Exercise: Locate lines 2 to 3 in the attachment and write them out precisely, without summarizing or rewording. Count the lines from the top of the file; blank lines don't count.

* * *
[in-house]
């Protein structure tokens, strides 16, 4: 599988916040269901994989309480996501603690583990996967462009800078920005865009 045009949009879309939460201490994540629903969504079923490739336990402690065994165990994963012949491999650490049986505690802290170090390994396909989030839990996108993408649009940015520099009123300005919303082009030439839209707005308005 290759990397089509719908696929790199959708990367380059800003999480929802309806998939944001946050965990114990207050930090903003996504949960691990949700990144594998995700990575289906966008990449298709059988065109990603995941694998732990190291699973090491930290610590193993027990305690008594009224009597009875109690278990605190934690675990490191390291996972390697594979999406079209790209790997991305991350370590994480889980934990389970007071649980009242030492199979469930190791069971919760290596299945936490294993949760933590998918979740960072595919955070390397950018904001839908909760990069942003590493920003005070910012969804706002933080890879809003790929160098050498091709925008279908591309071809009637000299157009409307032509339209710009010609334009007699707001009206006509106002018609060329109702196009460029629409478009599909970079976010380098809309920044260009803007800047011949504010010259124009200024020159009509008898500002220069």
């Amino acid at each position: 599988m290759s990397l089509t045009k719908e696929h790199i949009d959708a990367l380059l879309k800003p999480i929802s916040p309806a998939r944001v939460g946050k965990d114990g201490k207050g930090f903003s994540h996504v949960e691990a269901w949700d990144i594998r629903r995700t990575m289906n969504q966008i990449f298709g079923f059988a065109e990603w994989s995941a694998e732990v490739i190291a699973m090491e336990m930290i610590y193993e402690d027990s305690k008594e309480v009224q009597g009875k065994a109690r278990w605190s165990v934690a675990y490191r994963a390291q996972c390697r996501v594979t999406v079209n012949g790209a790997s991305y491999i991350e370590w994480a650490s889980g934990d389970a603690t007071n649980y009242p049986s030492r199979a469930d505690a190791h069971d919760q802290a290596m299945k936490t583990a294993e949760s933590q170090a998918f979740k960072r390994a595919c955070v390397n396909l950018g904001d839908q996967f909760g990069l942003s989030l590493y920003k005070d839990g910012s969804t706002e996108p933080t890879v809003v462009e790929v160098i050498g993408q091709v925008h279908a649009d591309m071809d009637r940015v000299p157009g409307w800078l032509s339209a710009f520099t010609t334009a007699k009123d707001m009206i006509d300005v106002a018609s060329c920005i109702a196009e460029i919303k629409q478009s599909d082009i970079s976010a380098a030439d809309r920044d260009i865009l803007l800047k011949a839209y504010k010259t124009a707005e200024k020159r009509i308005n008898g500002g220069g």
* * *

């Protein structure tokens, strides 16, 4: 599988916040269901994989309480996501603690583990996967462009800078920005865009 045009949009879309939460201490994540629903969504079923490739336990402690065994165990994963012949491999650490049986505690802290170090390994396909989030839990996108993408649009940015520099009123300005919303082009030439839209707005308005 290759990397089509719908696929790199959708990367380059800003999480929802309806998939944001946050965990114990207050930090903003996504949960691990949700990144594998995700990575289906966008990449298709059988065109990603995941694998732990190291699973090491930290610590193993027990305690008594009224009597009875109690278990605190934690675990490191390291996972390697594979999406079209790209790997991305991350370590994480889980934990389970007071649980009242030492199979469930190791069971919760290596299945936490294993949760933590998918979740960072595919955070390397950018904001839908909760990069942003590493920003005070910012969804706002933080890879809003790929160098050498091709925008279908591309071809009637000299157009409307032509339209710009010609334009007699707001009206006509106002018609060329109702196009460029629409478009599909970079976010380098809309920044260009803007800047011949504010010259124009200024020159009509008898500002220069």
């Amino acid at each position: 599988m290759s990397l089509t045009k719908e696929h790199i949009d959708a990367l380059l879309k800003p999480i929802s916040p309806a998939r944001v939460g946050k965990d114990g201490k207050g930090f903003s994540h996504v949960e691990a269901w949700d990144i594998r629903r995700t990575m289906n969504q966008i990449f298709g079923f059988a065109e990603w994989s995941a694998e732990v490739i190291a699973m090491e336990m930290i610590y193993e402690d027990s305690k008594e309480v009224q009597g009875k065994a109690r278990w605190s165990v934690a675990y490191r994963a390291q996972c390697r996501v594979t999406v079209n012949g790209a790997s991305y491999i991350e370590w994480a650490s889980g934990d389970a603690t007071n649980y009242p049986s030492r199979a469930d505690a190791h069971d919760q802290a290596m299945k936490t583990a294993e949760s933590q170090a998918f979740k960072r390994a595919c955070v390397n396909l950018g904001d839908q996967f909760g990069l942003s989030l590493y920003k005070d839990g910012s969804t706002e996108p933080t890879v809003v462009e790929v160098i050498g993408q091709v925008h279908a649009d591309m071809d009637r940015v000299p157009g409307w800078l032509s339209a710009f520099t010609t334009a007699k009123d707001m009206i006509d300005v106002a018609s060329c920005i109702a196009e460029i919303k629409q478009s599909d082009i970079s976010a380098a030439d809309r920044d260009i865009l803007l800047k011949a839209y504010k010259t124009a707005e200024k020159r009509i308005n008898g500002g220069g």